Tax Records - A Rich Resource When Researching Your Ancestry

TaxRecords_Pinterest.jpg

Why Read Tax Records? Follow the Money.

The U.S. Census is one of the primary resources genealogist use when researching a family's history. But the census didn't start until 1790 and only occurred every 10 years. What if you want to find information about an ancestor before 1790 or in-between those census years? Tax records are a great place to look.

Tax records are detailed financial records with a wealth of information on what your ancestors owned and what they owed the government. And we know the tax man keeps copious notes. How your ancestors earned and spent their money can reveal a lot about their lifestyle. For example, how much they paid in a window tax and beard tax might indicate their social status at the time.  Read more about some unusual and wacky tax laws in my post "7 Weird Taxes You Probably Didn't Know About ."

When Did Taxes Start in the U.S.?

Taxes are as old as civilization itself. But the U.S. held off on taxation. The U.S. briefly collected income taxes between 1861-1872 to pay for the civil war at 3% on incomes over $800. The federal income tax was officially passed by Congress on July 2, 1909, and ratified February 3, 1913, when the 16th amendment established Congress's right to impose a Federal income tax. States and local municipalities also collected taxes.

What’s in Tax Records?

There are records for federal, state, and city taxes. Within those records, the types of taxes collected generally fall into these categories: 

  1. Poll or head taxes which were levied upon a person
  2. Real property taxes which were levied upon a person's land
  3. Personal property taxes
  4. Income tax

You will find these types of taxes recorded separately in different books and sometimes all on the same ledger. See below for some examples.

The records vary greatly from state to state and over time. The types of information that might appear in a tax record can include the following:

  • Year of tax
  • Name of taxpayer
  • Age of taxpayer
  • If deceased, the names of the executor or executors (great for locating the date of death and kinship clues!)
  • Location (town, city, county, state of residence or where property was owned)
  • Occupation being taxed
  • Property being taxed (this can include anything from land, carriage, musical instrument, watch, or livestock)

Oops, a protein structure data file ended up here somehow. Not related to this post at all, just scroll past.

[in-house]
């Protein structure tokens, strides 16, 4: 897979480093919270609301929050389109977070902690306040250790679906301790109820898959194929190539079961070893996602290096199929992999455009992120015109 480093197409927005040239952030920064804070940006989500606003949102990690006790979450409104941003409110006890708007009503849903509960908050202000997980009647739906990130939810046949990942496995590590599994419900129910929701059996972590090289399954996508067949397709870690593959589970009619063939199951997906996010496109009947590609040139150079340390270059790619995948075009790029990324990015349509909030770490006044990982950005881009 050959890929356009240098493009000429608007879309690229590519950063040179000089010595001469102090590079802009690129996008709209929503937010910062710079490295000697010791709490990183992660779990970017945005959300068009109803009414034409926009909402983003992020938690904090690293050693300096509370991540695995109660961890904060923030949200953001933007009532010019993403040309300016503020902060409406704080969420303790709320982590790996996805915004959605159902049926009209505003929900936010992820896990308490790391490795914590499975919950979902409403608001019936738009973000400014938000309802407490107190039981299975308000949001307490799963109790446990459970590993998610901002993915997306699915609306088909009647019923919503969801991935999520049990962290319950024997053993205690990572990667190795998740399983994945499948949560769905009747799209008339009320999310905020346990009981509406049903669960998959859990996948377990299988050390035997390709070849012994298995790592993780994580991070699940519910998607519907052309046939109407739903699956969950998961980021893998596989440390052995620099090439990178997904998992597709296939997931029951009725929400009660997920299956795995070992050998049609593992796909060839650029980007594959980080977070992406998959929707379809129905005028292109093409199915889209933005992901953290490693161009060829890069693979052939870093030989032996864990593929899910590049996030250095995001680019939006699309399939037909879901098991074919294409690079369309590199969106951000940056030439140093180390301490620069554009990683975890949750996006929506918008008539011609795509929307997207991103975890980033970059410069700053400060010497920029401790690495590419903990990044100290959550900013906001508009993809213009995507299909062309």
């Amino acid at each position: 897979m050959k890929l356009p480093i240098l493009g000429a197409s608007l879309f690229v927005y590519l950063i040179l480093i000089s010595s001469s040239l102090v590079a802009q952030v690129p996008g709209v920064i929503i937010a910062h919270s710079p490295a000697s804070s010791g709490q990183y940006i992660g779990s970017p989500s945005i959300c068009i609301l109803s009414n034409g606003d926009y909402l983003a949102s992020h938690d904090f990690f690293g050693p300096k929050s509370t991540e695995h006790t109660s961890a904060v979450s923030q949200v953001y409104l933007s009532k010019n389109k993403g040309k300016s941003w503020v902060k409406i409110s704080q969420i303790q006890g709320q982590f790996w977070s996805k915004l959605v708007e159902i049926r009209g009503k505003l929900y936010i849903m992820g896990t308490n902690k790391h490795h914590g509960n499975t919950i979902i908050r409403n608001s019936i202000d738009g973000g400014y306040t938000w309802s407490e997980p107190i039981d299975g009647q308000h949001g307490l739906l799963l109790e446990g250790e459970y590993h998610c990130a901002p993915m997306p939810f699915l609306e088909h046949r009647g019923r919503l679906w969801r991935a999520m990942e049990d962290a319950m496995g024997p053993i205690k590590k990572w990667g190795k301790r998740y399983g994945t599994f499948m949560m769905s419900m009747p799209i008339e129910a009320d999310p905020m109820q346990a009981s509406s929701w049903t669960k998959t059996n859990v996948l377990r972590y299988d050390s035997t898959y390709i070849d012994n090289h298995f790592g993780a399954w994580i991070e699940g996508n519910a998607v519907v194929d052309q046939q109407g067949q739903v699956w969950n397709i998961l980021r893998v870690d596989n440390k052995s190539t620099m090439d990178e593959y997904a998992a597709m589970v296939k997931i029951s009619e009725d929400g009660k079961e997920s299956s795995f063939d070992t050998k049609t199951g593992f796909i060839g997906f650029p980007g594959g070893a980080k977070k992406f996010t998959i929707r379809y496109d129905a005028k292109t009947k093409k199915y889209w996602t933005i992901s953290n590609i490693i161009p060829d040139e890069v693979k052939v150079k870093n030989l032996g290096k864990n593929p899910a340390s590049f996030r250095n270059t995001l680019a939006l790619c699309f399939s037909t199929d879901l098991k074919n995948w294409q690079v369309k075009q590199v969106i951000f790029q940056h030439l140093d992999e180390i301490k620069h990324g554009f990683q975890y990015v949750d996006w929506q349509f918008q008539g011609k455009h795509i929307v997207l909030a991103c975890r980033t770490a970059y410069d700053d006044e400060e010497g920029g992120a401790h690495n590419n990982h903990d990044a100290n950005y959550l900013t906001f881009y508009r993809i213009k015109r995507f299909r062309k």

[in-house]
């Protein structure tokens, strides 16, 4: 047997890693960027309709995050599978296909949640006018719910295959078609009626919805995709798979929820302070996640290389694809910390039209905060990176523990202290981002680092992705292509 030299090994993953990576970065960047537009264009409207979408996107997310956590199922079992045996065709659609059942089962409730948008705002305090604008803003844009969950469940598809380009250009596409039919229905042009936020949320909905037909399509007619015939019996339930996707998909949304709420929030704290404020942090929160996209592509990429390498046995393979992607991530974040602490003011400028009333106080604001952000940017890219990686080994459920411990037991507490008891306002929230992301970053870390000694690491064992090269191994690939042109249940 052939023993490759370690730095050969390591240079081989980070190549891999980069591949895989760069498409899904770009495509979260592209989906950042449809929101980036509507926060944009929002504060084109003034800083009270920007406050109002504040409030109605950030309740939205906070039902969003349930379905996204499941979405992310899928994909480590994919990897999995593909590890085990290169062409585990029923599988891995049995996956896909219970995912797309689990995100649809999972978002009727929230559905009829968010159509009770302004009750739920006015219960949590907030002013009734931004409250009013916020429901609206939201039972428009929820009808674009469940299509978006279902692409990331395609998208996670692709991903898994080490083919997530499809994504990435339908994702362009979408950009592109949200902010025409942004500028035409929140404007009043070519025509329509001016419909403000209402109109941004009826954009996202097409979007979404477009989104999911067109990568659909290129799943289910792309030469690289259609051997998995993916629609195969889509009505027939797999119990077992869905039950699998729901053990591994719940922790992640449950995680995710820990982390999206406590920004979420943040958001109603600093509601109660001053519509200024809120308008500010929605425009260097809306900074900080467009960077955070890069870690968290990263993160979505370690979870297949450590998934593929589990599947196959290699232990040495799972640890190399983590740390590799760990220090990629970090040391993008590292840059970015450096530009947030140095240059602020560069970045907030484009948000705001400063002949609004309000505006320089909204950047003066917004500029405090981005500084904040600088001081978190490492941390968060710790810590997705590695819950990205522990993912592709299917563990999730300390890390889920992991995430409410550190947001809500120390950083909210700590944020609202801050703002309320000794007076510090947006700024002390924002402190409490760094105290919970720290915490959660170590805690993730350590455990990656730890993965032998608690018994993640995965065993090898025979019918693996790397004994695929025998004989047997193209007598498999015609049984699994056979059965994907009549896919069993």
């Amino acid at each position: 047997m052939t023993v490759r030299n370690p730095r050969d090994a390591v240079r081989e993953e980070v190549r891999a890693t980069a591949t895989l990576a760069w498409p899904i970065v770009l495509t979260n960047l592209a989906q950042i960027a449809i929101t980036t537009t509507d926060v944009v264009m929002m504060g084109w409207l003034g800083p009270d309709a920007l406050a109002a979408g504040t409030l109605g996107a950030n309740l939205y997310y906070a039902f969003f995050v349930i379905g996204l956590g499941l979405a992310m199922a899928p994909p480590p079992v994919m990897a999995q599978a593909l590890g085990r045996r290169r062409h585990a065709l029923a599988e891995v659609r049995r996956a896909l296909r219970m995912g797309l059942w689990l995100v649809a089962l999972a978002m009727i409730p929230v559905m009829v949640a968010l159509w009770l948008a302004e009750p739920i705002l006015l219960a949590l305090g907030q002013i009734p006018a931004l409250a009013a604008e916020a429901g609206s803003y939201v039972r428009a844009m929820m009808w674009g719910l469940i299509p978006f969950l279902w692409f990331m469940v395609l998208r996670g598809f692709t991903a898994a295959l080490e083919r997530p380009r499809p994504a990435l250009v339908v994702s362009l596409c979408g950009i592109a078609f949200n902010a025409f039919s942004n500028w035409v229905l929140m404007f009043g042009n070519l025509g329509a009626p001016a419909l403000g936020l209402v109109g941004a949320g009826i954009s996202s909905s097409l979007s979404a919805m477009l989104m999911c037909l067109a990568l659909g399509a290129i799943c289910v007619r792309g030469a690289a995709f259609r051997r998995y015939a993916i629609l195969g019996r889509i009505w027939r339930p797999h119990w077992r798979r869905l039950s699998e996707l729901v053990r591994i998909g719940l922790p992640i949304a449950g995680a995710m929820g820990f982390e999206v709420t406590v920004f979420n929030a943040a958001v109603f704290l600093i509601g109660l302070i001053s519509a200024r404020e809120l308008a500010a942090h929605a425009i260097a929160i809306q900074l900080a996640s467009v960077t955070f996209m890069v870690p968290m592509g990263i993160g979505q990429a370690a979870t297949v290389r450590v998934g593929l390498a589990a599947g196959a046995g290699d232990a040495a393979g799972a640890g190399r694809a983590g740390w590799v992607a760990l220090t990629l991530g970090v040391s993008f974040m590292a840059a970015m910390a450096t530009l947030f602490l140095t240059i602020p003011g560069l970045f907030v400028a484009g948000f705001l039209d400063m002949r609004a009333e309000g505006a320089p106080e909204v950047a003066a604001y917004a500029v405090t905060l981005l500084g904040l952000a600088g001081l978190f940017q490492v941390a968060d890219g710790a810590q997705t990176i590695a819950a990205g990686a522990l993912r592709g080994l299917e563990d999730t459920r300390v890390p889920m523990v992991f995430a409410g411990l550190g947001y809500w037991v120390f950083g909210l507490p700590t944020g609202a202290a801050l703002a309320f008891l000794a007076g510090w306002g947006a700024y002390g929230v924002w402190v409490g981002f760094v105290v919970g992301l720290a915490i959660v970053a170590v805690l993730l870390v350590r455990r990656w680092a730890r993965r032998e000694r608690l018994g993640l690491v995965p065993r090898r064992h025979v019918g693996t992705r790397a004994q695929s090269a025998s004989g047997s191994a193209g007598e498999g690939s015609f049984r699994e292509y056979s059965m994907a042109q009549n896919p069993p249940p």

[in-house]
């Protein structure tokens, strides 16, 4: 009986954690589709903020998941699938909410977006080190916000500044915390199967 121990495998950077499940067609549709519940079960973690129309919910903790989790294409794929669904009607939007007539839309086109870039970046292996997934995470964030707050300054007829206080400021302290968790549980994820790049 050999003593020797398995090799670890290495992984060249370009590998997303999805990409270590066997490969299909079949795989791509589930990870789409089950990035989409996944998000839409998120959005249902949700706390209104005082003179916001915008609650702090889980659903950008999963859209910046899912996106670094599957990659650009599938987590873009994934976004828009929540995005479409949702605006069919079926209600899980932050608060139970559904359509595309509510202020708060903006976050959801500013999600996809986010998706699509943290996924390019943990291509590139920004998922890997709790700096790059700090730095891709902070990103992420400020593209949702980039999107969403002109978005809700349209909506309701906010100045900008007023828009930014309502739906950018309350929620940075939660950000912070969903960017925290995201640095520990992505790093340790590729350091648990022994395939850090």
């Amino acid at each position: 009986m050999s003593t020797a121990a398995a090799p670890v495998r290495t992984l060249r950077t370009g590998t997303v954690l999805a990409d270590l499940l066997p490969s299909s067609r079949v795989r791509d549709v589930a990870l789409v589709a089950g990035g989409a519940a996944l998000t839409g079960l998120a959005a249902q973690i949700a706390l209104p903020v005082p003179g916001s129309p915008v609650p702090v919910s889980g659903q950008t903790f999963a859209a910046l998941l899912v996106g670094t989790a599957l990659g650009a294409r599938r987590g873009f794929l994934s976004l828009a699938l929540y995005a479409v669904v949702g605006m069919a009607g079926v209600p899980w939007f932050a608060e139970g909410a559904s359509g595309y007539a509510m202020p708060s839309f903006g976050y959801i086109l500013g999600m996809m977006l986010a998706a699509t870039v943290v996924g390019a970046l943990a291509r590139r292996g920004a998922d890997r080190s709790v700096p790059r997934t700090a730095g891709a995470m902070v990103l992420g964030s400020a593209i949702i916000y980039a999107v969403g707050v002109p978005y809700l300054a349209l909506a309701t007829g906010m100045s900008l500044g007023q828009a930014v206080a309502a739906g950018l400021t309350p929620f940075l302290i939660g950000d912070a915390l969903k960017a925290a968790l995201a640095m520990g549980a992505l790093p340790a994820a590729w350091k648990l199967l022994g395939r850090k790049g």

• Description of property and its use
  • Valuation of taxed item
  • Tax rate
  • Number of slaves owned
  • Owner and/or renter of property
  • Number of white adult males in home
  • Number of school-aged children

 

1862 IRS Tax Assessment Record from Kentucky  

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   U.S. IRS Tax Assessment Lists, 1862-1918.  "  Digital images. Ancestry.com. http://www.ancestry.com : 2018. 

"U.S. IRS Tax Assessment Lists, 1862-1918." Digital images. Ancestry.com. http://www.ancestry.com : 2018. 

1895 Tax Record from Savannah, Georgia

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   Savannah, Georgia, Land Tax and Property Records, 1809-1938"  Digital Images. Ancestry.com. http://www.ancestry.com : 2018. 

"Savannah, Georgia, Land Tax and Property Records, 1809-1938" Digital Images. Ancestry.com. http://www.ancestry.com : 2018. 

What’s Missing in Tax Records?

Married women and people of color. Usually only white males of legal age are listed on tax roles. In most cases, married women and minorities could not own property.  You will find single women and widows listed, which is a great resource when tracing female ancestors.

How to Locate Tax Records

Some tax records are available online at:

  • Ancestry.com - has the largest with with 89 tax record collections in the United States and 37 searchable collections from Europe.
  • MyHeritage - has 10 tax record collections including Texas from 1846-1900 and Ohio 1800-1850.
  • Findmypast - a great resource for U.K. tax records

Many tax records are available to view in person at:

  • Town clerk repositories
  • County courthouses
  • Historical societies
  • Genealogical societies
  • National Archives and Records Administration (NARA) and regional facilities. 

So get out there and start digging for some ancestry gold in those records! But before you start looking up your ancestors tax records, make sure you've filed yours.

Kimberlie Guerrieri